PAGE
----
“Turns out, they usually made an emotional appeal, but there’s definitely room for improvement when it comes to really understanding what would motivate their audiences,” Dale said.

What were the most surprising results from the findings?

“Two surprises,” Dale said. “Trump was positive and Hillary less so; and that the emotions each candidate utilized were almost identical.”

That’s right. Trump, it turns out, is marginally more positive than Clinton when it comes to tone.

“Subject lines coming from the Trump camp with a positive emotional tone edged out the neutral and negative, 51.6 percent versus 46.7 percent,” Dale said. “Hillary’s was flipped, more often employing a neutral or negative tone (51.36 percent) than positive (46.6 percent).”

And while Trump is seemingly more associated with fear, uncertainty, and doubt — based on what we read in the press and on social media — it turns out that both candidates use the same combination of emotions in the emails they send.

“You would expect differences in their individual posturing and style, but it was eye-opening that Trump and Clinton used a nearly identical lineup of emotions as their top 5 (in order: anticipation, joy, fear, trust, pride for Clinton and joy, anticipation, fear, trust, pride for Trump),” Dale said. “Their messages might have been different, but the emotion they’re trying to tap into were almost exactly the same.”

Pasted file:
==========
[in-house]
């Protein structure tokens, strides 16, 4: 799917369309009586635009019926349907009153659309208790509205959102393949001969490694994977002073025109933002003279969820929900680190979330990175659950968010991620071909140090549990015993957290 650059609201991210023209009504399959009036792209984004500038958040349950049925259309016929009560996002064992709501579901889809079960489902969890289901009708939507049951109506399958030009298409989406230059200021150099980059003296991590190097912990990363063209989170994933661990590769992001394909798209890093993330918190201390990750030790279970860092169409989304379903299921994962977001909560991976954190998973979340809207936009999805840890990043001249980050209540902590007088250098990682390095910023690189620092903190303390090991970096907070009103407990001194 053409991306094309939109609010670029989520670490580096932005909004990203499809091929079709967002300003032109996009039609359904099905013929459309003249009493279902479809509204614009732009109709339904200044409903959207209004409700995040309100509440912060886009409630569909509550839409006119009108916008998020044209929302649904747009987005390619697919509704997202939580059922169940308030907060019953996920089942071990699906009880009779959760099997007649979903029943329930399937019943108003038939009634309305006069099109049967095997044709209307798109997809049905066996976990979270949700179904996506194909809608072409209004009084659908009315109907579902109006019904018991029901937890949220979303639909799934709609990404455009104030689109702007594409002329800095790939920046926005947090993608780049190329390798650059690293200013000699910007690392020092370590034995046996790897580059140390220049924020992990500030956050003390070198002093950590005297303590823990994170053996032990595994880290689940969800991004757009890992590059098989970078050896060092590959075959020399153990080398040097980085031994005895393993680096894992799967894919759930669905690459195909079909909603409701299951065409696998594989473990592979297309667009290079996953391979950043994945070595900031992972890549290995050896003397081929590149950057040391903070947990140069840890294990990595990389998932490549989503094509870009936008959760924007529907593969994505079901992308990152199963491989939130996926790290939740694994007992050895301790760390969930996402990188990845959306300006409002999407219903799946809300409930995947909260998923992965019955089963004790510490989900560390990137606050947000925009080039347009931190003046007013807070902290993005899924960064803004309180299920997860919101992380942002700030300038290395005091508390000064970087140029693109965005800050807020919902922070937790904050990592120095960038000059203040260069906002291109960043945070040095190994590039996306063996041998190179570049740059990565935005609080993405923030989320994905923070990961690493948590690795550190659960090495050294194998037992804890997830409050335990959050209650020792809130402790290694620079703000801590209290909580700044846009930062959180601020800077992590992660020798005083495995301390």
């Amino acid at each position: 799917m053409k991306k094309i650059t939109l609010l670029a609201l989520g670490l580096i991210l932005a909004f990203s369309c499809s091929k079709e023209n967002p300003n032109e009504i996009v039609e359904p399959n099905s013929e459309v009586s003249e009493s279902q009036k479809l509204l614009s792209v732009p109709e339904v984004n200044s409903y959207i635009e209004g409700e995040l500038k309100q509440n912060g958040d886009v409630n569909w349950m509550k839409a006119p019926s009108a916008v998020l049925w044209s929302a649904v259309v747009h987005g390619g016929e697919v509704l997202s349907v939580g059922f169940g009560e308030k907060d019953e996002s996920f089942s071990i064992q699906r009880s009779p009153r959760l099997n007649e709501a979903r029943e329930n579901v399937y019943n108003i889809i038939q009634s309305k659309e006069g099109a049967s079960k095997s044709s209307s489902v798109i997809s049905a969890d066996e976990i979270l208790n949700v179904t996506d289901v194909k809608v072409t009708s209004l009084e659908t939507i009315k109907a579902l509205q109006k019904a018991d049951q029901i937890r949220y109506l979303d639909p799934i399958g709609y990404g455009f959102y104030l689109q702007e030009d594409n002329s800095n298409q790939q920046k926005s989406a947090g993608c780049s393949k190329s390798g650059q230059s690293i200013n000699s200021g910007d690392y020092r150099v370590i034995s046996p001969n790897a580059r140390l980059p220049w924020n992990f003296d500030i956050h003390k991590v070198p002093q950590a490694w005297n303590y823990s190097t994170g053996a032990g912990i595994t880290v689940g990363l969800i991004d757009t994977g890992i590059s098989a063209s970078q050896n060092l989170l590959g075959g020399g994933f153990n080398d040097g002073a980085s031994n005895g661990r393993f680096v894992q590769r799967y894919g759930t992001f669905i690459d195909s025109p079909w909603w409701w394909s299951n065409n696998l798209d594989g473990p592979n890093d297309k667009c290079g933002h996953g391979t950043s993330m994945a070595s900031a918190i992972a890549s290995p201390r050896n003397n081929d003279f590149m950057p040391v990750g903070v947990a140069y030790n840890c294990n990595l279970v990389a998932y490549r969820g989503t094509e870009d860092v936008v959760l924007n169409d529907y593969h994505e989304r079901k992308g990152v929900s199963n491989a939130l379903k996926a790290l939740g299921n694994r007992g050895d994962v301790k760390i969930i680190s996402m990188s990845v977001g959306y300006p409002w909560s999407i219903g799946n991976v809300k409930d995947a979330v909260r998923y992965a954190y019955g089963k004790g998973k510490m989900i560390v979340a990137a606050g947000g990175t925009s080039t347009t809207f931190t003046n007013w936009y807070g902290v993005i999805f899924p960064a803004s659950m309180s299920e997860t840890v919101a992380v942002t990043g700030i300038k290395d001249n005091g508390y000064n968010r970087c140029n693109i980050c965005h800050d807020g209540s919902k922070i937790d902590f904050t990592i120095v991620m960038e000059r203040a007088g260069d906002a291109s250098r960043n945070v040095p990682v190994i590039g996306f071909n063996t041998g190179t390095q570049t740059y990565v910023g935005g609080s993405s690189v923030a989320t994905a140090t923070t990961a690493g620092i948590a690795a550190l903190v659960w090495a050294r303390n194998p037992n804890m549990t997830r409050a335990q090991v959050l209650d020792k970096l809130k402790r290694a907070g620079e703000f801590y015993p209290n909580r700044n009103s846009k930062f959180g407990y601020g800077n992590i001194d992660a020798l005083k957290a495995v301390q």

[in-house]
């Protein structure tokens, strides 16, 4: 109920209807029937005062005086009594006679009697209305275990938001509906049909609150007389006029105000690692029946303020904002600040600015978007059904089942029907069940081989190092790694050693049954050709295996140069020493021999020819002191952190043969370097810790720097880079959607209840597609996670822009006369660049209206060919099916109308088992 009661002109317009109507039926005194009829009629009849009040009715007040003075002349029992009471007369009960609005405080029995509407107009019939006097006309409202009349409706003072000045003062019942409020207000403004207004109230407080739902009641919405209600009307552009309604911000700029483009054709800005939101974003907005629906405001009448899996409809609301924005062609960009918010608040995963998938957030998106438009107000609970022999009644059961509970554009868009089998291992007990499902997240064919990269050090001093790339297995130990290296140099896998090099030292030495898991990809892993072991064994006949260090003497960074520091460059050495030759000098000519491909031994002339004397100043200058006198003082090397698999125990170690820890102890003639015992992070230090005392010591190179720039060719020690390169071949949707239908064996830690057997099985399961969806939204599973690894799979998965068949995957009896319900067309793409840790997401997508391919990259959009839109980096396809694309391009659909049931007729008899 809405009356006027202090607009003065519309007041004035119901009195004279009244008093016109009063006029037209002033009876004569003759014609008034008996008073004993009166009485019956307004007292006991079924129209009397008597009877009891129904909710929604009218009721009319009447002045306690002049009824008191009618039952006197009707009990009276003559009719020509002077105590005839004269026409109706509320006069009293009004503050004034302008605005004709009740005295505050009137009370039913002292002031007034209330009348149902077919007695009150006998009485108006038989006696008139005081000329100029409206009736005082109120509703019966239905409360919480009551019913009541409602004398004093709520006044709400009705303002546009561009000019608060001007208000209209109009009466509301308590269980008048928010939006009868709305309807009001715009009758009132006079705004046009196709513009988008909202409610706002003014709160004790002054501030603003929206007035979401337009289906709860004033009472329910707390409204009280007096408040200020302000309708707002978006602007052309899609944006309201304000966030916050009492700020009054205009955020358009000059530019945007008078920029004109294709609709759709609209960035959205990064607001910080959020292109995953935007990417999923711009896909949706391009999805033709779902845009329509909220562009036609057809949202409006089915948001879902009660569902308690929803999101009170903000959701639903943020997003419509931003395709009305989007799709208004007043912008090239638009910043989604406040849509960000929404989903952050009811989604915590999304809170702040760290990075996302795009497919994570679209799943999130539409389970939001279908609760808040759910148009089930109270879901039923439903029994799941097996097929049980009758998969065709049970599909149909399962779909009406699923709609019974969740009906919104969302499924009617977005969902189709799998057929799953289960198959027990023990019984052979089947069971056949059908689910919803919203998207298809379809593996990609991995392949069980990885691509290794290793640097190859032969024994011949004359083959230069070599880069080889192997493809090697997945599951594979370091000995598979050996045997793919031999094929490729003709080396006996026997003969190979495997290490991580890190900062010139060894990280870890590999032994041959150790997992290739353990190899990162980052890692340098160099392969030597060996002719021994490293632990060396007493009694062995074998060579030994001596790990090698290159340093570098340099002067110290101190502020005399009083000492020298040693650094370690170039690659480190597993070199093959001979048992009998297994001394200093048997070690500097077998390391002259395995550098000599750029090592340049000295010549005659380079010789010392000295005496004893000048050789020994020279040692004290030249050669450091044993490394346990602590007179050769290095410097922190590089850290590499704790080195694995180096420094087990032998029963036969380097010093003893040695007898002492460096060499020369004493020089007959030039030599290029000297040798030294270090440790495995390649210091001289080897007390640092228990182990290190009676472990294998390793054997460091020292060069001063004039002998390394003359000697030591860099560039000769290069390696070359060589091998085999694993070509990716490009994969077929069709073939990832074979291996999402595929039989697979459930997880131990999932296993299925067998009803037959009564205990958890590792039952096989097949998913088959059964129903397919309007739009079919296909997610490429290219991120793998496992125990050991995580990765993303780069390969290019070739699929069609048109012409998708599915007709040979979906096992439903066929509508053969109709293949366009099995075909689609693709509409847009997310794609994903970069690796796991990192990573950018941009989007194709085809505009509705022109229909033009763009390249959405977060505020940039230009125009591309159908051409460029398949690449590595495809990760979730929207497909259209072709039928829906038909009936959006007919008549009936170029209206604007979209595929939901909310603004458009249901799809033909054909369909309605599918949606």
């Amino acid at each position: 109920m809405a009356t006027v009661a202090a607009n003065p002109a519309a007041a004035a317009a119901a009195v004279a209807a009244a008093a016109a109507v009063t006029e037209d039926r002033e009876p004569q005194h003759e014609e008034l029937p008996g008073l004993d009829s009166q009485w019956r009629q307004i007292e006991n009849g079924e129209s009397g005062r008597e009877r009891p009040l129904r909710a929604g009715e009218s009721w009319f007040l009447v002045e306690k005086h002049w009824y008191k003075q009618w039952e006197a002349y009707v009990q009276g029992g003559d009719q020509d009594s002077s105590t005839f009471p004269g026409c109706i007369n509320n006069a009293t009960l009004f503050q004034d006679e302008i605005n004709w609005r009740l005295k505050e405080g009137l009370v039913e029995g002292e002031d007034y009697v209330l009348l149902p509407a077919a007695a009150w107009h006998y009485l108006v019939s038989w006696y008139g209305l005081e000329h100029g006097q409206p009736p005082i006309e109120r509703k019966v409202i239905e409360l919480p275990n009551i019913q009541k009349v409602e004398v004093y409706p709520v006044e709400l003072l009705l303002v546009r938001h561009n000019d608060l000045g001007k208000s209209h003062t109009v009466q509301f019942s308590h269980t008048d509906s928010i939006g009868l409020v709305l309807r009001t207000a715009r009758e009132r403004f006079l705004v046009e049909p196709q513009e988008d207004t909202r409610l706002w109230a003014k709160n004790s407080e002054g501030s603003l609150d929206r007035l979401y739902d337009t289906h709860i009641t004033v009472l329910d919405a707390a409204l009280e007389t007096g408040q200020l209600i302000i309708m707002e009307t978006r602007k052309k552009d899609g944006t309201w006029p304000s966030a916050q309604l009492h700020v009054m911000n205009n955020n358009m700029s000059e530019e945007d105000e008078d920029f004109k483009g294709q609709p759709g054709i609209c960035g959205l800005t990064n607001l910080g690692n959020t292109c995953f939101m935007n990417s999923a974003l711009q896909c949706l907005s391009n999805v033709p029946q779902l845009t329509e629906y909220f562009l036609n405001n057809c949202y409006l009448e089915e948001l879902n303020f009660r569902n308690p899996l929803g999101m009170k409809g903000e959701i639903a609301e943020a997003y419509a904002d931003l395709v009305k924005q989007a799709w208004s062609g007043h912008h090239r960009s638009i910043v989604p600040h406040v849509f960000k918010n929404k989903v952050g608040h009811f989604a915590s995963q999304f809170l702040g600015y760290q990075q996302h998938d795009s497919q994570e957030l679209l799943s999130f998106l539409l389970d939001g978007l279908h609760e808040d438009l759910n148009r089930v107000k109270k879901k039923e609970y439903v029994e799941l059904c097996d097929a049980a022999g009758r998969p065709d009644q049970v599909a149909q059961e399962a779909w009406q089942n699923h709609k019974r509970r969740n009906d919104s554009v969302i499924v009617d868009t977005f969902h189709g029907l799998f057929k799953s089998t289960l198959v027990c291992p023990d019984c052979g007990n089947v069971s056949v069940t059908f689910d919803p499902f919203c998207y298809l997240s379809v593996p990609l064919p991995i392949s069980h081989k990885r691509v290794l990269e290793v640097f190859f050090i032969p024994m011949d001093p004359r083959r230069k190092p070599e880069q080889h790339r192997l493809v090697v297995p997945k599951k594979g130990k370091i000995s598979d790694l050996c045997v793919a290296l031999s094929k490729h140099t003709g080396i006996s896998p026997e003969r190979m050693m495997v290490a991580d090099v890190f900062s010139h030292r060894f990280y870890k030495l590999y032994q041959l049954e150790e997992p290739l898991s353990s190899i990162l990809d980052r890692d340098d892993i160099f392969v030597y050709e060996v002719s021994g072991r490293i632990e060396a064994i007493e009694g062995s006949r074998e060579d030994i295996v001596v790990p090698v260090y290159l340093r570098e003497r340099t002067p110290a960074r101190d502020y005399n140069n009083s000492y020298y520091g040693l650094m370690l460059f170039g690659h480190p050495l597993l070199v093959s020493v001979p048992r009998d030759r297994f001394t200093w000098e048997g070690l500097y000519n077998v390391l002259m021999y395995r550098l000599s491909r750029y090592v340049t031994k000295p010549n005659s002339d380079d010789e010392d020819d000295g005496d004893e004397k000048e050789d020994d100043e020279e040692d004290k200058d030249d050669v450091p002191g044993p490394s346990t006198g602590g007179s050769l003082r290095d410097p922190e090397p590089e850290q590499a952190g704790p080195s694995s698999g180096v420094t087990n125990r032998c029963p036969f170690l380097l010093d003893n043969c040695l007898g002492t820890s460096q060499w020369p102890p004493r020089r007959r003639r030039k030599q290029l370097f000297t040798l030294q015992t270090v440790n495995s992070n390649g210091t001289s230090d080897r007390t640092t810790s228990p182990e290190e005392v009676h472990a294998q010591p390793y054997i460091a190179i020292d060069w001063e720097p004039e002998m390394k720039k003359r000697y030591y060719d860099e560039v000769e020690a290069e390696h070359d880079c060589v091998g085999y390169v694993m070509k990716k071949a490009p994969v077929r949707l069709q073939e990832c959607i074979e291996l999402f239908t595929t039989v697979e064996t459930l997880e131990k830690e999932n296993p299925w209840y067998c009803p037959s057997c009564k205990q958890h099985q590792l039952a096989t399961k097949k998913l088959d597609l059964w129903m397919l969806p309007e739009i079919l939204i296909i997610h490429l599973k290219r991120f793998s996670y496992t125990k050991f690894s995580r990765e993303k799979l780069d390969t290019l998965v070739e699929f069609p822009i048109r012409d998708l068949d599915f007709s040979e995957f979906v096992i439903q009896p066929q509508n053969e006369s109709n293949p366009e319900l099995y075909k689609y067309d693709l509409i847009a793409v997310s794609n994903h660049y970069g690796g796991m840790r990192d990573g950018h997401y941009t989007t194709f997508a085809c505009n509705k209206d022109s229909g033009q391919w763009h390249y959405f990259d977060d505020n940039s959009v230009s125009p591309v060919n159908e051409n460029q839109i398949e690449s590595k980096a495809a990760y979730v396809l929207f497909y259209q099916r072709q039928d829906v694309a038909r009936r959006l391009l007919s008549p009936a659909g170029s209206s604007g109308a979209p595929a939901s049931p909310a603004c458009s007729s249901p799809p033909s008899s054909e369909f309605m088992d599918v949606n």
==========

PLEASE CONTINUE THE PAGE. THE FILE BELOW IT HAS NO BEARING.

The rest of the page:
The problem with these emotional triggers? As an aggregate across all U.S. emails analyzed by Persado, “pride” and “trust” are the most effective motivators. Unfortunately for both Clinton and Trump, those two emotions are in fourth and fifth place when it comes to usage throughout the analyzed email messages.

With a lack of any real personalization — possibly due to a lack of accurate data beyond an email address — a failure to understand how merchandising affects both groups of supporters, and a misunderstanding of which emotions motivate people to action, both camps are making email marketing mistakes that, with less than a week to go until the vote, could move the needle.

The full report, which includes 30 in-depth points of comparison, is available from Persado today.